This is why Endgame is Tony Stark’s story. I know some people were upset that Black Widow didn’t get her due when she sacrificed herself to obtain the soul stone, and I totally get it, but Tony was the catalyst for this whole thing. Without Tony Stark, we have no MCU, both within the world of Marvel and in the real world. I’m sorry Black Widow fans, but it’s true.

So, you don’t have to love the Marvel movies. You can look at them as a bit repetitive, a tad white-washed, just boring action movies, but I feel like you have to respect what has been accomplished here. As a comic book and move buff, this is history. Over twenty movies that are weaved together to create a giant, cohesive story, done so well that, sure, you can skip one if you want, but in the spirit of old-school Marvel Comics, where the goal was that if you picked up any random book, you would be able to tell what was going on, you can see some or all of the Marvel movies and probably not be lost at any point. However, if you choose to see them all, as I have, and remember all of the little details, Endgame makes for a really cool movie.

But ok, Tony Stark isn’t the only person in Endgame. There’s a certain Oscar-winner who starred in her own Marvel movie back in March. Although she only appears in 15 minutes of the movie, it’s an important and impressive 15 minutes. At the beginning of the movie, she saves Tony Stark from certain death while he and Nebula are marooned on the Milano in space. The movie then kind of explains her away when she says that there are other planets in the universe that need her help in the wake of The Snap, so she is not seen again until the final minutes of the climactic battle between Thanos’ forces and the reborn, but rather decimated, heroes, when she does some decimating of her own. There’s also this moment, which has become an internet sensation:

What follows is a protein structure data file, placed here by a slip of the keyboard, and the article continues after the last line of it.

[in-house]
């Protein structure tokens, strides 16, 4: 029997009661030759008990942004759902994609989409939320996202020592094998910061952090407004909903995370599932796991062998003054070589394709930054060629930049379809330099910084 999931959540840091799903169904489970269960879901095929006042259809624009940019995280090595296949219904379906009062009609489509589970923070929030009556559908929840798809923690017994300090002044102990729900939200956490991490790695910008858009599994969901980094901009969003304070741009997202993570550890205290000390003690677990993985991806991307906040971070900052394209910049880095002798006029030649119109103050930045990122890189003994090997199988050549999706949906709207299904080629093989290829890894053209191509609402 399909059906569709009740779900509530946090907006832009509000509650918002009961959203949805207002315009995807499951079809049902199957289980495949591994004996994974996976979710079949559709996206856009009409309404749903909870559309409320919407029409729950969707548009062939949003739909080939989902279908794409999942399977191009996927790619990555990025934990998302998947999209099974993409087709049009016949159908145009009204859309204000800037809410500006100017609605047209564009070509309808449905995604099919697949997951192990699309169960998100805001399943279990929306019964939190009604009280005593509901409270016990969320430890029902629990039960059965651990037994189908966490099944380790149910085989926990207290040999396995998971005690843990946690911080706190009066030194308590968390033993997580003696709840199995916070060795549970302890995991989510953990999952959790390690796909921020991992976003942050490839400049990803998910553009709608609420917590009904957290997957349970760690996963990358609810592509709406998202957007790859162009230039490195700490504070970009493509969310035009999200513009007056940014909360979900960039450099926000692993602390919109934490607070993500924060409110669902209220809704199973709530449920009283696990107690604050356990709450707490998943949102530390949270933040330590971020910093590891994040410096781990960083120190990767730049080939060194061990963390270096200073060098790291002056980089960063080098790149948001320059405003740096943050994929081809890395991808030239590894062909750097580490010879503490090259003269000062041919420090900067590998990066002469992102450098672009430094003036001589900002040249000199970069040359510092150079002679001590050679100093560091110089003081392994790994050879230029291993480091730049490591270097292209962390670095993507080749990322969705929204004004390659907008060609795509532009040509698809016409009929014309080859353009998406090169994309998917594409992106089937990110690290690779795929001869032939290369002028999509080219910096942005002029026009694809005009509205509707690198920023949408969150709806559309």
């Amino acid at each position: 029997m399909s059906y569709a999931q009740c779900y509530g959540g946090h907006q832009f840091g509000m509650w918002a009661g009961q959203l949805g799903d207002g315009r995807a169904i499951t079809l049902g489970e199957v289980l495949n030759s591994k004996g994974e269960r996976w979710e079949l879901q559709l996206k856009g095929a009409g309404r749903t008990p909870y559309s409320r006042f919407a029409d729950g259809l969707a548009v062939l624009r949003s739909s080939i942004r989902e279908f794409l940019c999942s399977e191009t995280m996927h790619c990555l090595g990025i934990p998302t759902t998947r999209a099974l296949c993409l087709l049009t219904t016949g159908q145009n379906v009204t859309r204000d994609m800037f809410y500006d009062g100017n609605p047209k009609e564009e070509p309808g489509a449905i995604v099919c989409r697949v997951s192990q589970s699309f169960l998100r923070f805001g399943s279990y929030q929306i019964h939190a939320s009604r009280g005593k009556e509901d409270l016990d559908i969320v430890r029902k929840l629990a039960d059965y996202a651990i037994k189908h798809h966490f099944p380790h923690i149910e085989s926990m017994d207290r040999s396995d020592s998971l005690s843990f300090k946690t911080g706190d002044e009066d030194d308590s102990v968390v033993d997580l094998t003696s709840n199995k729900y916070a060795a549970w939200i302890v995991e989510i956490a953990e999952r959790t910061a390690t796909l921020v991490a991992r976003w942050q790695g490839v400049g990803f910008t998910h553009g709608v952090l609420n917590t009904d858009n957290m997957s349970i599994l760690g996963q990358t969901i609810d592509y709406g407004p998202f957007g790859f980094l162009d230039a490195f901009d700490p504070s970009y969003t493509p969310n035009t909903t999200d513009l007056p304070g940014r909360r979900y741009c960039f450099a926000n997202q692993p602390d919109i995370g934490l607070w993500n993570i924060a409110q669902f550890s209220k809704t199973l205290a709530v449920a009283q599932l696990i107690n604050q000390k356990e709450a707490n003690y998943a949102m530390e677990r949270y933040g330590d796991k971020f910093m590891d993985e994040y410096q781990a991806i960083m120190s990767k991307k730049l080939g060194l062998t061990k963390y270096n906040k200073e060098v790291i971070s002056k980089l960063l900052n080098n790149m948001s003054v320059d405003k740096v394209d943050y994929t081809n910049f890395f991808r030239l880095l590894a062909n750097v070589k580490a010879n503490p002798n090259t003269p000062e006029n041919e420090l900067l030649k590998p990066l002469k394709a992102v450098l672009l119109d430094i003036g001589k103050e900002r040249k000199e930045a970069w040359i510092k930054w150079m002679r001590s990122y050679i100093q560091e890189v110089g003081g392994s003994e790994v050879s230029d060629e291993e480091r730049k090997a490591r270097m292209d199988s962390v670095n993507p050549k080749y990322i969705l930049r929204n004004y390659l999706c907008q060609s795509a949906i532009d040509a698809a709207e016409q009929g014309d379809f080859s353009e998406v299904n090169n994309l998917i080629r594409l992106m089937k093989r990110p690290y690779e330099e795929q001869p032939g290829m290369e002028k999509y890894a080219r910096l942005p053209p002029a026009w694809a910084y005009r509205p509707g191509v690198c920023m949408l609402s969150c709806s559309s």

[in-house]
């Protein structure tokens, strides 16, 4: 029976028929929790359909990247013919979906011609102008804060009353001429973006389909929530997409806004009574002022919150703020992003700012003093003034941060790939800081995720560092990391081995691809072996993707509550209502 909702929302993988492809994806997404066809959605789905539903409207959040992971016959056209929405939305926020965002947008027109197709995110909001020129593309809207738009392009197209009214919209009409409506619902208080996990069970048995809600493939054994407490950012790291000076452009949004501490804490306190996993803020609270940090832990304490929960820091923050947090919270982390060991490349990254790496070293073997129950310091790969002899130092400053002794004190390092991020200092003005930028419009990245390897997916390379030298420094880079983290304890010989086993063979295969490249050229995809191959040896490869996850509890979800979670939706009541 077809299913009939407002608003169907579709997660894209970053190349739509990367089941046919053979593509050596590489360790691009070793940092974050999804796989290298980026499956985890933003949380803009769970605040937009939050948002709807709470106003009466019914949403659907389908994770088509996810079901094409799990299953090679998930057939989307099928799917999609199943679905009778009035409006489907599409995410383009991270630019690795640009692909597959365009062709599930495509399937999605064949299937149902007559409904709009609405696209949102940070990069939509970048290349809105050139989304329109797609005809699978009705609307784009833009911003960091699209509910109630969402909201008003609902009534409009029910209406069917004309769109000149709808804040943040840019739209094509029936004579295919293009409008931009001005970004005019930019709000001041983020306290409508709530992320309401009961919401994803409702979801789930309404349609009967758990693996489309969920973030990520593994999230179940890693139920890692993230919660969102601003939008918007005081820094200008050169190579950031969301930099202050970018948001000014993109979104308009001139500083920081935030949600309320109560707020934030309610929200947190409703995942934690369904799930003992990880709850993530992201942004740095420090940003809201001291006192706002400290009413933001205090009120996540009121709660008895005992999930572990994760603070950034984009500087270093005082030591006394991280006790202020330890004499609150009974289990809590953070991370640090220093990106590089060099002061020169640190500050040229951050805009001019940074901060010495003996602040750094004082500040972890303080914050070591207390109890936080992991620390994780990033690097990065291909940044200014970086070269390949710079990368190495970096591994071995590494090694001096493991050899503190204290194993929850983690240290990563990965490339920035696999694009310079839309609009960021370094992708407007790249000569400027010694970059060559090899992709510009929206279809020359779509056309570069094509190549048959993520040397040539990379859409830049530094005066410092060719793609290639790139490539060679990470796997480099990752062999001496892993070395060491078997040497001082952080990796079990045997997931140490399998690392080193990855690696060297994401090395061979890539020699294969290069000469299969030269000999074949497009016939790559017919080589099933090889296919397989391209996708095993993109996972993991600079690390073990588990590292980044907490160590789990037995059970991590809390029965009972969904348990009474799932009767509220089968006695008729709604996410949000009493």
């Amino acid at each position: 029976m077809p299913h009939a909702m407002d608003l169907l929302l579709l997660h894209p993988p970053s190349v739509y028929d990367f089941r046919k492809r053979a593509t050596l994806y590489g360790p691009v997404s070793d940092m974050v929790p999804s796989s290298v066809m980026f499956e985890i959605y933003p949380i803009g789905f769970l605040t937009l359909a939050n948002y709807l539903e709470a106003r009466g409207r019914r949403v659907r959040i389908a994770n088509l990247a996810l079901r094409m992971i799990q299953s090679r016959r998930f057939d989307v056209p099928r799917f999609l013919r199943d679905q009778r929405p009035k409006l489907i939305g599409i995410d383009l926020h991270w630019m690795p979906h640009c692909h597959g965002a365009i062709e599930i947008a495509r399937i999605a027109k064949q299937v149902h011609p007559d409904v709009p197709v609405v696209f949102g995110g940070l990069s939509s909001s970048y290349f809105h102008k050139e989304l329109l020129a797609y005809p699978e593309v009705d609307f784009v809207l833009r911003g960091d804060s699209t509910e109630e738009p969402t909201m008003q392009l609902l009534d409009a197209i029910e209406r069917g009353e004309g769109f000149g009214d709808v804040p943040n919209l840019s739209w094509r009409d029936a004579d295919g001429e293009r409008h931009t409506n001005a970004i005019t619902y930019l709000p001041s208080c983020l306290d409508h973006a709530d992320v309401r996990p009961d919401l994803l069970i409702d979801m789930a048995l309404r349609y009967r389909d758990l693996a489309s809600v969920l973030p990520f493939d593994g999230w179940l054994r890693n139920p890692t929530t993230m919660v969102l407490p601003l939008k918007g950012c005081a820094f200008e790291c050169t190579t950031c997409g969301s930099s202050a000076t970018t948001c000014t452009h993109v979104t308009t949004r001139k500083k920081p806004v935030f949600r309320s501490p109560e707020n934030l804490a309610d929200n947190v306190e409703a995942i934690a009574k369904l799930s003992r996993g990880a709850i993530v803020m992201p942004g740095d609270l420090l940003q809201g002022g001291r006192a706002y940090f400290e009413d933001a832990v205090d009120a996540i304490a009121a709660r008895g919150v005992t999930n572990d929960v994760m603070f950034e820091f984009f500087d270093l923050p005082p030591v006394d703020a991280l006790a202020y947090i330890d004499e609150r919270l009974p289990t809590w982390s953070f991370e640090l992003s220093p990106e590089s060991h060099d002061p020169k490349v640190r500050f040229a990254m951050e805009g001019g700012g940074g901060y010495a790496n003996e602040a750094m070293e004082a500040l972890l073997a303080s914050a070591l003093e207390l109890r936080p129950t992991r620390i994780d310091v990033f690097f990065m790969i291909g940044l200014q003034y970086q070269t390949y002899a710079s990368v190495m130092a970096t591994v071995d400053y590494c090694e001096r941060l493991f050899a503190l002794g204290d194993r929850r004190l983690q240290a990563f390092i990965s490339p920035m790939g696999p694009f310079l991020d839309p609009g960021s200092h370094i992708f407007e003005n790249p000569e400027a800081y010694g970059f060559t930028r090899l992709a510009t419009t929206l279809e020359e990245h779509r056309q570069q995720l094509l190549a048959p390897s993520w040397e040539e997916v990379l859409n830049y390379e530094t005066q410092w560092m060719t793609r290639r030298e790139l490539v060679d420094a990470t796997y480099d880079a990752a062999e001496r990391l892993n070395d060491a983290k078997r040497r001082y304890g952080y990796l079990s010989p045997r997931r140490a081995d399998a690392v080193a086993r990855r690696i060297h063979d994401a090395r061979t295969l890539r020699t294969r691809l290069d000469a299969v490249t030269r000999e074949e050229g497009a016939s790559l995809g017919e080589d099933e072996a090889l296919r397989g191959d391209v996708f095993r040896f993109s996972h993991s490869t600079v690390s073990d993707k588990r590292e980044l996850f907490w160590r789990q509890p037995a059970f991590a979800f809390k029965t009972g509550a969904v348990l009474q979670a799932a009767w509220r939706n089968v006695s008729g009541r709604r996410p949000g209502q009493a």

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Captain Marvel obtains the Avengers’ new gauntlet from a rather spent Spider-Man, and,

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I must admit, I thought this was the denouement. There’s no way that Thanos will get that thing back now. Captain Marvel is ridiculously powerful, right? 

Not so fast, in a brilliant bit of story-telling, while wrestling with Marv over the gauntlet,Thanos grabs the power stone, the real difference-maker of the bunch, and KO’s her, allowing him to reclaim the infinity stones (or technically, claim them for the first time, but don’t get me started on time travel), which leads to Iron Man’s big moment. It’s a cool, small moment. Marvel is still pretty awesome, and one-on-one, she probably beats Thanos, but the power stone changes everything. Captain Marvel remains strong for her big sequel, and for whatever else is in store for her in the next phase of Marvel movies. What? You’re not tired of them already, are you?

Of course, Brie Larson is only one piece of this large, shared universe, but since Tony Stark is gone, Captain America is old, Spider-Man is now out of the MCU, and Thor is kind of fat, someone’s gotta pick up the slack. You wouldn’t hear any complaints from me if it’s her.